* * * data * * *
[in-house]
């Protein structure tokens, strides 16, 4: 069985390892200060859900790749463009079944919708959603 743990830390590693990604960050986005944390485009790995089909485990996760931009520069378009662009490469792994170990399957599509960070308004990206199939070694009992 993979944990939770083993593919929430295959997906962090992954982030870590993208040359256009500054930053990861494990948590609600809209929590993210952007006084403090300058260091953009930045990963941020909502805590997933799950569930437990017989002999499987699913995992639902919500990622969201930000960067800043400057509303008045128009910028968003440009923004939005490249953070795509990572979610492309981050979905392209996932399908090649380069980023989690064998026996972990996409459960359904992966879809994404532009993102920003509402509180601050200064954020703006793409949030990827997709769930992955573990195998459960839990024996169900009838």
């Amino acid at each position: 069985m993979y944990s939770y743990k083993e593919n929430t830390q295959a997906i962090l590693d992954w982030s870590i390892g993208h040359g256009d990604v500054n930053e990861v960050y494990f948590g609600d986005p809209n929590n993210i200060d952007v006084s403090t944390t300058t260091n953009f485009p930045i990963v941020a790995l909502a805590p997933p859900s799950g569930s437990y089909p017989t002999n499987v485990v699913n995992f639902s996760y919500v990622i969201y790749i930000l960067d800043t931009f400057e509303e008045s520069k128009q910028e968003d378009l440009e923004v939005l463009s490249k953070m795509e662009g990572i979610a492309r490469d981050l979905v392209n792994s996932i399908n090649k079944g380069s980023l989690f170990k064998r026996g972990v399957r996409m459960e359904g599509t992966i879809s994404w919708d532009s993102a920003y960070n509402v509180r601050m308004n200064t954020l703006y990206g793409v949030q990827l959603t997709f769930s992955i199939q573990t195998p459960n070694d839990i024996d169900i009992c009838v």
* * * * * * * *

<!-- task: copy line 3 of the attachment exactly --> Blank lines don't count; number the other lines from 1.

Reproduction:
């Amino acid at each position: 069985m993979y944990s939770y743990k083993e593919n929430t830390q295959a997906i962090l590693d992954w982030s870590i390892g993208h040359g256009d990604v500054n930053e990861v960050y494990f948590g609600d986005p809209n929590n993210i200060d952007v006084s403090t944390t300058t260091n953009f485009p930045i990963v941020a790995l909502a805590p997933p859900s799950g569930s437990y089909p017989t002999n499987v485990v699913n995992f639902s996760y919500v990622i969201y790749i930000l960067d800043t931009f400057e509303e008045s520069k128009q910028e968003d378009l440009e923004v939005l463009s490249k953070m795509e662009g990572i979610a492309r490469d981050l979905v392209n792994s996932i399908n090649k079944g380069s980023l989690f170990k064998r026996g972990v399957r996409m459960e359904g599509t992966i879809s994404w919708d532009s993102a920003y960070n509402v509180r601050m308004n200064t954020l703006y990206g793409v949030q990827l959603t997709f769930s992955i199939q573990t195998p459960n070694d839990i024996d169900i009992c009838v």